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Young Motswana braves war-torn Afghanistan

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War-torn! Floods! Famine! This is the heart-wrenching story of Afghanistan. 

A melancholy from a country which for over three decades now has known no reprieve from conflict. 

News emerging from this Asian country, is seldom pleasant. 

No wonder Wikitravel.org warns, “visiting Afghanistan can be extremely dangerous as the country is  technically a war zone. The government maintains little control over large parts of the country. Terrorism is a huge problem…”

Yet this spine-chilling but compelling account of Afghanistan has lured a young Motswana woman to fly thousands of miles away from home to be part of this trouble-torn country, albeit on a humanitarian mission. 

For Gorata Fembo, it is an intrinsic trait of valour. 

Never one to shrink in the face of danger as long as her mission for humanitarian work beckons.

“Being a humanitarian worker is exciting, it’s challenging, it’s addictive and frustrating, but it’s been the love of my life for quite some time now.”

In an interview with BOPA, Fembo who is based in Afghanistan’s capital city of Kabul, is quick to admit that the country is one of the most complex humanitarian emergencies, characterised by escalating conflict with reports indicating that 6.3 Afghanis are in dire need of humanitarian aid and protection.

As at March this year, an NGO, Première Urgence Internationale, with four decades of humanitarian presence in Afghanistan, put blame on political instability, a security threat which makes humanitarian work complicated. 

Compounding the situation, in April 2018, the Afghanistan government declared a drought and called for international assistance and this is where Fembo comes in.

After receiving blessings from her family, who was initially anxious about risks associated with working in such emergencies, Fembo would first land in Malaysia for an induction course and security briefings. 

The 31-year-old Botswana Red Cross Society (BRCS) communications officer says as a result she has settled in well.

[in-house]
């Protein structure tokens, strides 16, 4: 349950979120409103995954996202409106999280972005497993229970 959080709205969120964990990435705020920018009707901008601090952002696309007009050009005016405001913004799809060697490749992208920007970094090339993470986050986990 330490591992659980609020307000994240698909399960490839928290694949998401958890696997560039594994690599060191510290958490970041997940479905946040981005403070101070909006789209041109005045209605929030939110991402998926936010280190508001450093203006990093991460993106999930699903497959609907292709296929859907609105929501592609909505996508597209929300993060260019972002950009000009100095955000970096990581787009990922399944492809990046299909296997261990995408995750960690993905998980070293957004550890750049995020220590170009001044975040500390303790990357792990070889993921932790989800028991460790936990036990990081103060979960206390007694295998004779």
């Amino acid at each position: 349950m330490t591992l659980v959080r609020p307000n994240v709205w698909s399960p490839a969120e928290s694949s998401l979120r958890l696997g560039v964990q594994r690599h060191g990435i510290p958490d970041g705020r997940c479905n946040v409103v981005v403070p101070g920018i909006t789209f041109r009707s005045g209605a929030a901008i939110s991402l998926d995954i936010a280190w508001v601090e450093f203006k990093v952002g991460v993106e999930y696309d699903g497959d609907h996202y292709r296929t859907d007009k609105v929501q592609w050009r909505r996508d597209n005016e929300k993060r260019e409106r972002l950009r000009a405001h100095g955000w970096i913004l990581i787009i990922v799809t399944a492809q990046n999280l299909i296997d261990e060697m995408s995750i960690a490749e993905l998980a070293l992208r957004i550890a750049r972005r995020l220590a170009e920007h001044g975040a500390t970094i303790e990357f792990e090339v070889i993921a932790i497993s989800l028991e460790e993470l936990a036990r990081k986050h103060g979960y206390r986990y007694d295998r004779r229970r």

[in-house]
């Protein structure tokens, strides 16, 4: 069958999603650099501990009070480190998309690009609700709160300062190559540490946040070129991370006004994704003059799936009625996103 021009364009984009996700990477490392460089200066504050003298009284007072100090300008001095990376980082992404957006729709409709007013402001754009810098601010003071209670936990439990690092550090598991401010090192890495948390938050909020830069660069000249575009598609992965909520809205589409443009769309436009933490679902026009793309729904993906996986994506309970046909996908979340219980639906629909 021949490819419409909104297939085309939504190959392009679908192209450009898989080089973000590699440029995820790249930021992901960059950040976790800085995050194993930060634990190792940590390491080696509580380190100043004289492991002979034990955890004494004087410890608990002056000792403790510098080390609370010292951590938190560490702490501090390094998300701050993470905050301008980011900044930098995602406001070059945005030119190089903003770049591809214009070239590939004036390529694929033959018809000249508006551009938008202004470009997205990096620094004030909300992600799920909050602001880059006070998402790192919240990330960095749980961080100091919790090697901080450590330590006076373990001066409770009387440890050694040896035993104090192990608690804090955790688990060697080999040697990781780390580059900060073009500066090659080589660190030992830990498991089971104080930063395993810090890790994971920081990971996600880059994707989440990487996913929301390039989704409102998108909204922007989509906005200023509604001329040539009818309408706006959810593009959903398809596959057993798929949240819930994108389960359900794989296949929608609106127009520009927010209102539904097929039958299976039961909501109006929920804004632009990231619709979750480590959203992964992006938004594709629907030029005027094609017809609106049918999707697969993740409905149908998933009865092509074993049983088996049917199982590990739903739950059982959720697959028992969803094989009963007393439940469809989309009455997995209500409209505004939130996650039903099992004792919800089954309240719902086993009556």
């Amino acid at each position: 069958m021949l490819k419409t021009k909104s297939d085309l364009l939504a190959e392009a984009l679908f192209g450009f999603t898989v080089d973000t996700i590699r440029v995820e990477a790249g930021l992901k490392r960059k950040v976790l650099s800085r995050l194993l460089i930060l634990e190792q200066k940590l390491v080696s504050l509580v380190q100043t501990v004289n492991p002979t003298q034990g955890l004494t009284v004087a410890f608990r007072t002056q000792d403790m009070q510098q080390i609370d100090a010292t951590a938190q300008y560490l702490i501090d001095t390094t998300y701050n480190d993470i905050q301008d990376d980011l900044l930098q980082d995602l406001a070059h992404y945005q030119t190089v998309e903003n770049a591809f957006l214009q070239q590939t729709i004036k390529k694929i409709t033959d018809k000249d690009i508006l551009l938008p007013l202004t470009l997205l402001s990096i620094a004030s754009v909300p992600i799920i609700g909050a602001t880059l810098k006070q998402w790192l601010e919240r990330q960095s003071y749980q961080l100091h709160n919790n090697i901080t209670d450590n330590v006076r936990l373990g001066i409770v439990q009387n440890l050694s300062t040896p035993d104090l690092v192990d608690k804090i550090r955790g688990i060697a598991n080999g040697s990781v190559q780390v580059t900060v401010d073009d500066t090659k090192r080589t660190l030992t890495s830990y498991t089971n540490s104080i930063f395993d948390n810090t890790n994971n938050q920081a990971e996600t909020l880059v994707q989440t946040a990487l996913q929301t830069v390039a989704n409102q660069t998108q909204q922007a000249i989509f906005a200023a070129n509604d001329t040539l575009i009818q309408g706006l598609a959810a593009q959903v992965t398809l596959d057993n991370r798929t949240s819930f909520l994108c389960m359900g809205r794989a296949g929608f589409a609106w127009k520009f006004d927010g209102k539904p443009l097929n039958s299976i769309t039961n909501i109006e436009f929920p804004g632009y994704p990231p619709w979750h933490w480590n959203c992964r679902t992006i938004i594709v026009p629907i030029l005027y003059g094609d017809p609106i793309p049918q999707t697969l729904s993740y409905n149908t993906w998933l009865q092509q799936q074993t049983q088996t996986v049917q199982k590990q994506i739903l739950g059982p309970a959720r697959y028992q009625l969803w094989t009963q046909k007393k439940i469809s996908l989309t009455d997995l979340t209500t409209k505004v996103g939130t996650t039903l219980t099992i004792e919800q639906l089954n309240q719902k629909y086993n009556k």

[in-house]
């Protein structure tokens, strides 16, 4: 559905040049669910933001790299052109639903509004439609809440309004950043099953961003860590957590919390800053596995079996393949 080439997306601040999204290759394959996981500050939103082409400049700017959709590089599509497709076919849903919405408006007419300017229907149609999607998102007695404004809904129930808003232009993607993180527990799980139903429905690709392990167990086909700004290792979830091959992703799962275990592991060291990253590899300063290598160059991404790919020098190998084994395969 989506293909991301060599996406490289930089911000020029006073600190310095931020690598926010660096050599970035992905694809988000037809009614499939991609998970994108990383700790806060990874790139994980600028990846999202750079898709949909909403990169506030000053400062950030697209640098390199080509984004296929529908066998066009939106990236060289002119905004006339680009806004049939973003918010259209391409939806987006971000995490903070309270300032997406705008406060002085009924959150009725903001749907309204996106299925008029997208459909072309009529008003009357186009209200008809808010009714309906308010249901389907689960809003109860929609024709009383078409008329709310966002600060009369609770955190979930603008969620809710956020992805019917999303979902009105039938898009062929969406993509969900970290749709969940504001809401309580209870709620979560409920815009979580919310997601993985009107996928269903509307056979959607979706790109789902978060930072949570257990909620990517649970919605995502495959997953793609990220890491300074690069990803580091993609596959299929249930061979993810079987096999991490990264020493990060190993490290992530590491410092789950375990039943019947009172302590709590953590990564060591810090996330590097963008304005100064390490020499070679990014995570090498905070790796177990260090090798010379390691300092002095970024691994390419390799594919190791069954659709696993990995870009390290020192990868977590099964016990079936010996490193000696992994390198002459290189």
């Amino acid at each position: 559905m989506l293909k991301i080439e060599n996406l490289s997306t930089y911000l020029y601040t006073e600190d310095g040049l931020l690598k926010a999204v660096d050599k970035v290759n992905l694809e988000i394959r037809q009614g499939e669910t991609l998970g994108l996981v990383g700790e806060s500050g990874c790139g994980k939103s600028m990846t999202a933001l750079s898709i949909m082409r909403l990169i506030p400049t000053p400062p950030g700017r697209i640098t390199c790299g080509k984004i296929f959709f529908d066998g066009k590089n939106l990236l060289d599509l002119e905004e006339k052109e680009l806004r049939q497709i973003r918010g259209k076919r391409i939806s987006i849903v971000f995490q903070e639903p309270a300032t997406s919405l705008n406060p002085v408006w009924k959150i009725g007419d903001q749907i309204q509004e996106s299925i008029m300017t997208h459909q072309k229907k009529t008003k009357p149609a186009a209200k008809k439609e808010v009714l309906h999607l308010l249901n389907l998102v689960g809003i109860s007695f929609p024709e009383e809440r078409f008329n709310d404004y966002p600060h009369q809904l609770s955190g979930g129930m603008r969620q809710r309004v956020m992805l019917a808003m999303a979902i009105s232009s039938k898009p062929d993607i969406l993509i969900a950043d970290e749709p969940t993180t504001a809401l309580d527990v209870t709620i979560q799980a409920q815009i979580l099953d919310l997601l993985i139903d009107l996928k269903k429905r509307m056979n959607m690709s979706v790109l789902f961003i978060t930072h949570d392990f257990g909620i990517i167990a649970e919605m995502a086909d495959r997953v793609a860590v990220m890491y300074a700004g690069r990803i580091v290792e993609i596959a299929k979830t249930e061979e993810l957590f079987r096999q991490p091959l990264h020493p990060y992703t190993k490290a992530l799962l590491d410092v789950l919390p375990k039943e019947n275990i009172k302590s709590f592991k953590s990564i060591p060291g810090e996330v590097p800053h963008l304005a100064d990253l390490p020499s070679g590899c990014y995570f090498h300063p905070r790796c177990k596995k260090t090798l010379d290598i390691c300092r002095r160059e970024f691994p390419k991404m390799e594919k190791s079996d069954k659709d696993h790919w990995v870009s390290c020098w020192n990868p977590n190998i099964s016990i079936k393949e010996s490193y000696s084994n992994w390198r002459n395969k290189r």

She feels partly indebted to a great team of international and local Red Cross staff that she works with. 

She has adapted well to both the environment and social life in Afghanistan.

Fembo who has been in Kabul for a month now, explains that her role during her three-month mission that ends in July, is a response to an emergency appeal by the International Federation of the Red Cross and Red Crescent (IFRC). 

On March 13, 2019, IFRC launched an emergency appeal seeking eight million Swiss Francs (just over P85 million) to support the Afghan Red Crescent Society to provide humanitarian assistance to over 650 000 people affected by flood and drought for 12 months. 

The opportunity, she says presented itself following reports of flash floods and drought in Afghanistan. 

She never thought twice about it and immediately embarked on a long journey to participate in one of the world’s most complex humanitarian emergencies.

“Working with the Red Cross over the years has prepared me for many things but nothing like the devastation I saw through the voices of the people in Afghanistan. While the country has been going through years of conflict, the worst drought is now affecting millions of people across the rural populations in the country. In March 2019 floods additionally destabilised the lives of over 300 000 people, leaving families displaced, impoverished and out of reach,” adds the Mabutsane-born Fembo.

Incidentally, upon returning home in 2011 after pursuing a four-year BA in Mass Communication at Curtin University, Malaysia, Fembo worked with various employers including Botswana Public Officers Pension Fund, Botswana Life, BIE, Business Botswana prior to joining BRCS in 2015.